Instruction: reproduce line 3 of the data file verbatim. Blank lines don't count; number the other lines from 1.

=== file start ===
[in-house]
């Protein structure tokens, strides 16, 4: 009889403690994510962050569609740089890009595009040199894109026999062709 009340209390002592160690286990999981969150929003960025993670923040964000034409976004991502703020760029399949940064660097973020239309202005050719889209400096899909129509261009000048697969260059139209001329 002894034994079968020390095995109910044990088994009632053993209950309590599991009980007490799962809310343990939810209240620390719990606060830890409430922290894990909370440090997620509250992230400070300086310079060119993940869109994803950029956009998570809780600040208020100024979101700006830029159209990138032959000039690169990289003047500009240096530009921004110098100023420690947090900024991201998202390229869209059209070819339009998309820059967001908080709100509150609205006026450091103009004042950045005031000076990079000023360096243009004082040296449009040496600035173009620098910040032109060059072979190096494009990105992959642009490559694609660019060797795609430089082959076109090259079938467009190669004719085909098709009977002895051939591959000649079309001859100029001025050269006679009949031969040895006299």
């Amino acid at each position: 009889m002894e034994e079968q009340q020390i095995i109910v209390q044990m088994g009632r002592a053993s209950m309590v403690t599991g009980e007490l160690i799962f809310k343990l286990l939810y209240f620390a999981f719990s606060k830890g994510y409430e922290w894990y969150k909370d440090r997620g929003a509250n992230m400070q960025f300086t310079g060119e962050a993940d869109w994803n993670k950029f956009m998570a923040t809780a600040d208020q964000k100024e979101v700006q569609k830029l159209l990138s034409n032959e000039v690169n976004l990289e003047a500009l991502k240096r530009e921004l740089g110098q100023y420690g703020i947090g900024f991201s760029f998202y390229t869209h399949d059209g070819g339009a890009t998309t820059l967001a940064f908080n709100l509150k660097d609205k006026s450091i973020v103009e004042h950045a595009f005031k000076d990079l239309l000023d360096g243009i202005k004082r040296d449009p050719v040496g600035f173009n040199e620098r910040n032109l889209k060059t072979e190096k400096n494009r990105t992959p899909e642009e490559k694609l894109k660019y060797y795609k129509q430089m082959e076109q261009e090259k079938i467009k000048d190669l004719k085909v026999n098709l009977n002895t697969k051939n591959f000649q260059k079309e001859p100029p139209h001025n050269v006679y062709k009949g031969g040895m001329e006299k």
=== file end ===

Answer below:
């Amino acid at each position: 009889m002894e034994e079968q009340q020390i095995i109910v209390q044990m088994g009632r002592a053993s209950m309590v403690t599991g009980e007490l160690i799962f809310k343990l286990l939810y209240f620390a999981f719990s606060k830890g994510y409430e922290w894990y969150k909370d440090r997620g929003a509250n992230m400070q960025f300086t310079g060119e962050a993940d869109w994803n993670k950029f956009m998570a923040t809780a600040d208020q964000k100024e979101v700006q569609k830029l159209l990138s034409n032959e000039v690169n976004l990289e003047a500009l991502k240096r530009e921004l740089g110098q100023y420690g703020i947090g900024f991201s760029f998202y390229t869209h399949d059209g070819g339009a890009t998309t820059l967001a940064f908080n709100l509150k660097d609205k006026s450091i973020v103009e004042h950045a595009f005031k000076d990079l239309l000023d360096g243009i202005k004082r040296d449009p050719v040496g600035f173009n040199e620098r910040n032109l889209k060059t072979e190096k400096n494009r990105t992959p899909e642009e490559k694609l894109k660019y060797y795609k129509q430089m082959e076109q261009e090259k079938i467009k000048d190669l004719k085909v026999n098709l009977n002895t697969k051939n591959f000649q260059k079309e001859p100029p139209h001025n050269v006679y062709k009949g031969g040895m001329e006299k």